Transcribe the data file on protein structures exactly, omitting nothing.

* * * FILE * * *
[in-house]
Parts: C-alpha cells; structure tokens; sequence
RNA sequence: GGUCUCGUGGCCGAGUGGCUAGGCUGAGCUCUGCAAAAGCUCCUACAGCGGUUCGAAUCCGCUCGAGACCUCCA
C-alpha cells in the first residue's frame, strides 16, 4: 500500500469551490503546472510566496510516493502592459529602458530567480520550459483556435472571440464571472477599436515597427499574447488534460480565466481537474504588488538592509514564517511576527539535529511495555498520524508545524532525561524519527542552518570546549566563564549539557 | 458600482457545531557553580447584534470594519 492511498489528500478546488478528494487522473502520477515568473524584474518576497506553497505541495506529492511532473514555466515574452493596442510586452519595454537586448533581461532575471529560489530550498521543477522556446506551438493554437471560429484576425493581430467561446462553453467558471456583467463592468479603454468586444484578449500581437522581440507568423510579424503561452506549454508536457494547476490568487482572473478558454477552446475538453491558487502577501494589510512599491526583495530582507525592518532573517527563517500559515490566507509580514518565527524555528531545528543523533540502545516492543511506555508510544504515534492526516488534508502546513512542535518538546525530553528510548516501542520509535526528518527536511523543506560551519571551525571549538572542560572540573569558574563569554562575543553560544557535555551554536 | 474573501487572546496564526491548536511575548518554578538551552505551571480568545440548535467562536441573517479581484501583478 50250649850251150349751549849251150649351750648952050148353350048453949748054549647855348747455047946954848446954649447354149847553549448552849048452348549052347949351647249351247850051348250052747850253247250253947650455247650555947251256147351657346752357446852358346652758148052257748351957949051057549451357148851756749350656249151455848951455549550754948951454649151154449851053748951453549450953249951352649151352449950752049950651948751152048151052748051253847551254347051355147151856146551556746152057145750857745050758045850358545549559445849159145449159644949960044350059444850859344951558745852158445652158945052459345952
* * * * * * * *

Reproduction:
[in-house]
Parts: C-alpha cells; structure tokens; sequence
RNA sequence: GGUCUCGUGGCCGAGUGGCUAGGCUGAGCUCUGCAAAAGCUCCUACAGCGGUUCGAAUCCGCUCGAGACCUCCA
C-alpha cells in the first residue's frame, strides 16, 4: 500500500469551490503546472510566496510516493502592459529602458530567480520550459483556435472571440464571472477599436515597427499574447488534460480565466481537474504588488538592509514564517511576527539535529511495555498520524508545524532525561524519527542552518570546549566563564549539557 | 458600482457545531557553580447584534470594519 492511498489528500478546488478528494487522473502520477515568473524584474518576497506553497505541495506529492511532473514555466515574452493596442510586452519595454537586448533581461532575471529560489530550498521543477522556446506551438493554437471560429484576425493581430467561446462553453467558471456583467463592468479603454468586444484578449500581437522581440507568423510579424503561452506549454508536457494547476490568487482572473478558454477552446475538453491558487502577501494589510512599491526583495530582507525592518532573517527563517500559515490566507509580514518565527524555528531545528543523533540502545516492543511506555508510544504515534492526516488534508502546513512542535518538546525530553528510548516501542520509535526528518527536511523543506560551519571551525571549538572542560572540573569558574563569554562575543553560544557535555551554536 | 474573501487572546496564526491548536511575548518554578538551552505551571480568545440548535467562536441573517479581484501583478 50250649850251150349751549849251150649351750648952050148353350048453949748054549647855348747455047946954848446954649447354149847553549448552849048452348549052347949351647249351247850051348250052747850253247250253947650455247650555947251256147351657346752357446852358346652758148052257748351957949051057549451357148851756749350656249151455848951455549550754948951454649151154449851053748951453549450953249951352649151352449950752049950651948751152048151052748051253847551254347051355147151856146551556746152057145750857745050758045850358545549559445849159145449159644949960044350059444850859344951558745852158445652158945052459345952